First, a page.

LOS ANGELES – Volvo’s Anders Gustafsson, during a whirlwind week, met with all 300 of the Swedish automaker’s U.S. dealers.
In the regional meetings, the dealers sat in a circle. Gustafsson, Volvo Car USA’s senior vice president-Americas, stood in the middle, talking to them, answering questions and trying to quell some concerns.
“I survived that circle,” says Gustafsson, who is from Sweden, a country that’s partly in the Arctic Circle and the home of Volvo Cars.
He says U.S. Volvo dealers, “who have been through a lot,” weren’t sad at the meetings, but weren’t happy either. Then again, “I’ve never met an entirely happy dealer in my life.”
Some dealers were tougher audiences than others. “I learned a lot,” he says. “I loved the New York dealers but they were tough, really tough. They prioritized issues. Profitability was at the top of the list.”
Gustafsson is on the same page there. “I talk about profitability, because it’s an industry issue,” he says at an automotive conference here put on by J.D. Power and the National Automobile Dealers Assn.
Volvo dealers have seen some profit improvements in the past five years, he says. “We’re a little better, but we have issues with throughput (average sales per store).”
Volvo’s U.S. lineup consists of three SUVs and four cars. Last year, SUVs outsold cars two to one, 58,403 units compared with 24,321, according to WardsAuto data. An all-new compact SUV, the XC40, joins the lineup in March.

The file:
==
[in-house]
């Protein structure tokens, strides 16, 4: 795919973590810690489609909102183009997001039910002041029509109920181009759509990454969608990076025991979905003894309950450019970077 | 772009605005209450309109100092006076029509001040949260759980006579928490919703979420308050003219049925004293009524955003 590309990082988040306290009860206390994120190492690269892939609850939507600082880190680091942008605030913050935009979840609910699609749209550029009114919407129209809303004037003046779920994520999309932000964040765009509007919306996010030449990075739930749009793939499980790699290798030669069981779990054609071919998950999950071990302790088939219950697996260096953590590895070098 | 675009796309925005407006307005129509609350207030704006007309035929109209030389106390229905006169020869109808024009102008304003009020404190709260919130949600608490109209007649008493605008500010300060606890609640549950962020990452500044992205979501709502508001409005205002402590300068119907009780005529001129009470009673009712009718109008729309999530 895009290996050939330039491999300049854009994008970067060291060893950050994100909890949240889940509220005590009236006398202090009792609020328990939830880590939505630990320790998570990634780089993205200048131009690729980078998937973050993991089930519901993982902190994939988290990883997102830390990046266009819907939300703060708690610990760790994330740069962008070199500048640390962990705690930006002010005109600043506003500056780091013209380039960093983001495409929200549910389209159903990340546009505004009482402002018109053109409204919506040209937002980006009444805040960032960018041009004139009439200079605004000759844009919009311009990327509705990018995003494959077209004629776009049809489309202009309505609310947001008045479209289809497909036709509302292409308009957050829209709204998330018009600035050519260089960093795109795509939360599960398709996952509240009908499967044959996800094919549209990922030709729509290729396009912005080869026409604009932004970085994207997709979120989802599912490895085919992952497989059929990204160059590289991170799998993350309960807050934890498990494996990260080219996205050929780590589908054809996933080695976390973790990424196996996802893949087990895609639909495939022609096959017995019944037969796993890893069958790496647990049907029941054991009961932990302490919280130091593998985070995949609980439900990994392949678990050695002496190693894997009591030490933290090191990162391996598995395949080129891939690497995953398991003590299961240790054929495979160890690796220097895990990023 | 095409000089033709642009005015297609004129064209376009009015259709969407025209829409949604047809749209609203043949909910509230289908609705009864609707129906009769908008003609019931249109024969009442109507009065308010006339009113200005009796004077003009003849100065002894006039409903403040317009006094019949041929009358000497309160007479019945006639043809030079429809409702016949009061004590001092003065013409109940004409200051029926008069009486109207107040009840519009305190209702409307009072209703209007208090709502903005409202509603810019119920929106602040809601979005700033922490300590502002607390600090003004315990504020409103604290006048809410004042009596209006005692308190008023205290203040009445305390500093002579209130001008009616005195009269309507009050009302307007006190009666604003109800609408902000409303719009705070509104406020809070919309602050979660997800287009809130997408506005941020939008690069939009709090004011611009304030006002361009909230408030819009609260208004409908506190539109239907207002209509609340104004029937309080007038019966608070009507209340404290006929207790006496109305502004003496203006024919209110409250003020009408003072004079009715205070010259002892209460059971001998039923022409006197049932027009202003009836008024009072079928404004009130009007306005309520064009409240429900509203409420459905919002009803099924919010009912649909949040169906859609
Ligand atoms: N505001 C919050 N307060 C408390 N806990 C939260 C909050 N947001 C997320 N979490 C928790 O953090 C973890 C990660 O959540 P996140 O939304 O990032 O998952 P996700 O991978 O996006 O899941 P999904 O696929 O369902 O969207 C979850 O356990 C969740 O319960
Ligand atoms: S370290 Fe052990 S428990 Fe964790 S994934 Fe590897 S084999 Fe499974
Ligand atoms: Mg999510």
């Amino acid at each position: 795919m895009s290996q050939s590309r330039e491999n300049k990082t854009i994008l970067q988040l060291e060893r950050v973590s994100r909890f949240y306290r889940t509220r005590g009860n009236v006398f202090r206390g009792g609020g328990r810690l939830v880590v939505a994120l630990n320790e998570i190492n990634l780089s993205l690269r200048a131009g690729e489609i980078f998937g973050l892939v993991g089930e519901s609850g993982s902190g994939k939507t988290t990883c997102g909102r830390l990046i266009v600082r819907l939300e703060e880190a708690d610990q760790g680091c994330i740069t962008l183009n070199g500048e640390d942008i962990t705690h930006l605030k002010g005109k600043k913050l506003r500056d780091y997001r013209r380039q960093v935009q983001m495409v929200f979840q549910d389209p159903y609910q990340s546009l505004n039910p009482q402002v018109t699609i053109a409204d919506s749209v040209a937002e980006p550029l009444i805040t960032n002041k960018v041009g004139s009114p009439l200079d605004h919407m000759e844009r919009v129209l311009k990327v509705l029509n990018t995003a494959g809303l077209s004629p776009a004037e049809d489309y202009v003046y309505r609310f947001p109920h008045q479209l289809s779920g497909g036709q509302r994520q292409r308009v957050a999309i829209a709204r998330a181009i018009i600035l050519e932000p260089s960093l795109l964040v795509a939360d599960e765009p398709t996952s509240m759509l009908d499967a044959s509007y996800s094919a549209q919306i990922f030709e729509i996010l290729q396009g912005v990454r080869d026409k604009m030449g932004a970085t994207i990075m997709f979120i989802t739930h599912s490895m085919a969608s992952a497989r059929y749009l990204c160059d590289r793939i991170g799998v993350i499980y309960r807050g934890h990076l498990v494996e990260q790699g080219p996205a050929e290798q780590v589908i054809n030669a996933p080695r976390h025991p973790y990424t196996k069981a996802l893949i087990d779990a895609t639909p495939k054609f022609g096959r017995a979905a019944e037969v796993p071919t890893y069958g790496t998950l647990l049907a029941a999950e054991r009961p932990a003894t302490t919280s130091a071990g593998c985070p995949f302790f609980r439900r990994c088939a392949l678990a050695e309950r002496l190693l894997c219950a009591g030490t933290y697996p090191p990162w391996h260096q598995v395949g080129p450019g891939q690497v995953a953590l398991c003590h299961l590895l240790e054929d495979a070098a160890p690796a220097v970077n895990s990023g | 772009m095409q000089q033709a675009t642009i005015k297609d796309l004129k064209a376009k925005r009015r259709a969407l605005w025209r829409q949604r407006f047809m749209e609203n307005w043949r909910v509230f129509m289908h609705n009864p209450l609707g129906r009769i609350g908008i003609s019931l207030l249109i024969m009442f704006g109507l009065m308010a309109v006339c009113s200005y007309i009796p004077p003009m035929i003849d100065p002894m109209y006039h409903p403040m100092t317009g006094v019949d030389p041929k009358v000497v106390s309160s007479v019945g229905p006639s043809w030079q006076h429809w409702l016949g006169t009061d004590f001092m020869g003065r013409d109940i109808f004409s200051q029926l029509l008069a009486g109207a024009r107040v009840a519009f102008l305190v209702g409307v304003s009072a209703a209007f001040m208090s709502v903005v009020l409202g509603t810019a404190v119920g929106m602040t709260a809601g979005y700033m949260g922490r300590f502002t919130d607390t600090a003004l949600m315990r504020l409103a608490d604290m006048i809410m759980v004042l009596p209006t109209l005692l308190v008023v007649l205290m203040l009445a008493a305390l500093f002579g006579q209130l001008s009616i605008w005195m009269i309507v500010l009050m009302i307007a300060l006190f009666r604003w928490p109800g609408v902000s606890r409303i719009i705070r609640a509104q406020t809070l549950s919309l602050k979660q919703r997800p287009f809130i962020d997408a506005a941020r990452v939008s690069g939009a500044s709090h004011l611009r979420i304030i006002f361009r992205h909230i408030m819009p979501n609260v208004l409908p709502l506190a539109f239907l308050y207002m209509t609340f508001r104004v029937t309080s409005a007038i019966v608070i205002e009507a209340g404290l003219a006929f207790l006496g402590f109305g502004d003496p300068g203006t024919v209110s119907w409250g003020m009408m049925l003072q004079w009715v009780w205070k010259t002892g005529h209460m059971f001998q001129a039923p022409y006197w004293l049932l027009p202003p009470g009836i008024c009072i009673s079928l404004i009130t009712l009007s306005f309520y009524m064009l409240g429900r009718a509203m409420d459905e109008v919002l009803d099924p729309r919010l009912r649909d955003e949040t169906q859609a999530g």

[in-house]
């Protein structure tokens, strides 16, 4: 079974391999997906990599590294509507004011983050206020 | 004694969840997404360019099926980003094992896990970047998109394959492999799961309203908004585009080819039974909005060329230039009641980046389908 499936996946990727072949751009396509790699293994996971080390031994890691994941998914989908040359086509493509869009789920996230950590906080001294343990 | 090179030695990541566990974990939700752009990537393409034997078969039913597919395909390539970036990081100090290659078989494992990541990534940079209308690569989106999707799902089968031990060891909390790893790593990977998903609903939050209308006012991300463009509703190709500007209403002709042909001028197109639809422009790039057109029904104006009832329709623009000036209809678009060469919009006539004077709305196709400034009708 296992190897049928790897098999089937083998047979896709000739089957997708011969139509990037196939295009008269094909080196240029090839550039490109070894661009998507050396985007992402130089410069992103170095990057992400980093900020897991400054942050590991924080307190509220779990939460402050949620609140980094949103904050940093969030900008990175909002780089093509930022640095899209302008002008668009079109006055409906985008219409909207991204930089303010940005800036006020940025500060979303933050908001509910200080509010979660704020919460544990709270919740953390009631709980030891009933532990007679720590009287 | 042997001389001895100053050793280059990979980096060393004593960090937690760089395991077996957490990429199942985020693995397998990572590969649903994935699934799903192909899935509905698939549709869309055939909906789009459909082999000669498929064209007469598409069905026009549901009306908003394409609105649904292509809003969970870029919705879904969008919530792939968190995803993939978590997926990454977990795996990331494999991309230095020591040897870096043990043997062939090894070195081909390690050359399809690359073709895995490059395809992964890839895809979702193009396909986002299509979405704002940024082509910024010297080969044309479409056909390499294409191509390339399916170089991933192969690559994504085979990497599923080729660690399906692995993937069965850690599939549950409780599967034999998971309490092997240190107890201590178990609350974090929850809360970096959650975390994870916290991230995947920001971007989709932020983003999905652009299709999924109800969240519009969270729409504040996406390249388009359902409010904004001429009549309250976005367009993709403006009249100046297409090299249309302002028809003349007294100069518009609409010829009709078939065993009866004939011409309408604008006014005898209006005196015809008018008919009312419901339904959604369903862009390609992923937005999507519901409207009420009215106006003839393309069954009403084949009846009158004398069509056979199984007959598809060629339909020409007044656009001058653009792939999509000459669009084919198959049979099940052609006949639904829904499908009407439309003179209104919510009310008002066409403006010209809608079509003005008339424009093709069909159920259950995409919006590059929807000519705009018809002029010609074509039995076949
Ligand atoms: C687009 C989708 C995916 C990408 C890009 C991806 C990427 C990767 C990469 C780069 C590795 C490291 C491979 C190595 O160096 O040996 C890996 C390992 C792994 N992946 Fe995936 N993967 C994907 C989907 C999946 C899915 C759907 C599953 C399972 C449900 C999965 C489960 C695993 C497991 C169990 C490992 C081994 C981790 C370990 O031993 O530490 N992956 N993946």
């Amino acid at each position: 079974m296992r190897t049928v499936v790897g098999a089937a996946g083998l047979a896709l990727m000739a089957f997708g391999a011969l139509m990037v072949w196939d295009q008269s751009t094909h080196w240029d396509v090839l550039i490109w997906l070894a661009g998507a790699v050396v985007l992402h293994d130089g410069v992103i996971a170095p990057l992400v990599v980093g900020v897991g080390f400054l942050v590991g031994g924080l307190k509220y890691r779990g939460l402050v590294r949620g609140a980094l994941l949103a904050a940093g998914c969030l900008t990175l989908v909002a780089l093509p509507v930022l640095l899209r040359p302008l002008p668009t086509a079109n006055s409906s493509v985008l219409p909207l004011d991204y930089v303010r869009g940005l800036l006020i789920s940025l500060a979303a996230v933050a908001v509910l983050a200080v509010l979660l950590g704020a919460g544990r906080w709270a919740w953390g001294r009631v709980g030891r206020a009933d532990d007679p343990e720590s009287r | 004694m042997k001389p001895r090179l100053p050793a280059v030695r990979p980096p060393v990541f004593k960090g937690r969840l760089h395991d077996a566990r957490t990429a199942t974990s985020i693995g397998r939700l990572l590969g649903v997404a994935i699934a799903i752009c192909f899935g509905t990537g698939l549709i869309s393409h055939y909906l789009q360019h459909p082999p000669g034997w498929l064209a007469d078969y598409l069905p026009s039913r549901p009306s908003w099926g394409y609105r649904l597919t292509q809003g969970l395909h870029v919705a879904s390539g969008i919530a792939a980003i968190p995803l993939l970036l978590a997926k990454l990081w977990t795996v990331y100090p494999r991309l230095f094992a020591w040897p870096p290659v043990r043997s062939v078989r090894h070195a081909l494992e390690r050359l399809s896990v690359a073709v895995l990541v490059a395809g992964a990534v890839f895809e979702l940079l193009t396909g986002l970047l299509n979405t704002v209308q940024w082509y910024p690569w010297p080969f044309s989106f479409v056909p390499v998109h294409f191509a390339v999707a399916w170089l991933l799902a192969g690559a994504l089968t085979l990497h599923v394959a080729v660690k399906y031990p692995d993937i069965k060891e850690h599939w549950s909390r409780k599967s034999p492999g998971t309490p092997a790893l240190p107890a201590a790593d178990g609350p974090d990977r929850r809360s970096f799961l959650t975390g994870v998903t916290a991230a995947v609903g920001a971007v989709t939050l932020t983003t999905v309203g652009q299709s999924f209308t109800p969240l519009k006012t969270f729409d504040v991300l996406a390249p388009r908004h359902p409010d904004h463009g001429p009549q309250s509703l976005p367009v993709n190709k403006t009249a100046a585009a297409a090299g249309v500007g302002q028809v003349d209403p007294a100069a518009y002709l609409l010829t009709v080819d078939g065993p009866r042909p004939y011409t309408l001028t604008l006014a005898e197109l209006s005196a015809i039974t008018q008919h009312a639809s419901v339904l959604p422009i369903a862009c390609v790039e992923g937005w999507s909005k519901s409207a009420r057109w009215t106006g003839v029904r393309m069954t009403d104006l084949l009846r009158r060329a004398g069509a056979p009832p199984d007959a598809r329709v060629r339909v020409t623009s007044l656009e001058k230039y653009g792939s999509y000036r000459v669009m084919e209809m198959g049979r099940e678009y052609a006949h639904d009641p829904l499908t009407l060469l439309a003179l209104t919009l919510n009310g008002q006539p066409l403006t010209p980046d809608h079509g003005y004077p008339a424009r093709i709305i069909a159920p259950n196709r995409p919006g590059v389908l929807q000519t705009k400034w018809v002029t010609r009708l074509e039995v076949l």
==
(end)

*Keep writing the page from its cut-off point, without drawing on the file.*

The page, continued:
Volvo’s sales of 82,724 vehicles in the U.S. is about 0.5% of total market share in the country, but represents about 20% of Volvo sales worldwide. Sixty percent of its sales are in Europe. Since 2010. Geely Holding Group, a Chinese multinational automotive company, has owned Volvo, based in Gothenburg, Sweden,
Gustafsson defies the stereotype of the reserved and laconic Scandinavian. He’s affable and loquacious. “I like to hear myself talk,” he quips.
He describes Volvo’s U.S. dealers as “extremely professional” in voicing their concerns.
One of them was fear that the automaker was trying to take over the relationship with consumers. “That is not the case,” Gustafsson says.
“If we don’t have trust from dealers, they’ll absolutely not support us,” he adds. “We need solutions that work for everyone.”
His solutions include using technology that reduces operating costs, maximizing new-car sales by shortening buying cycles and improving used-car operations by “taking control of residual values.”
The latter is “tricky, but it’s one of the reasons I’m here,” he says of his U.S. posting.
Of course, selling more vehicles enhances profitability, as long as an automaker isn’t pushing volume in the absence of demand. All automakers want to improve vehicle sales. “It’s not fun to call headquarters and say we are behind,” Gustafsson says.
One of his messages to dealers was “we need to help each other.” Another message was more blunt.
“I also told them I’m not Santa Claus. I’m not coming from Europe with money to hand out.”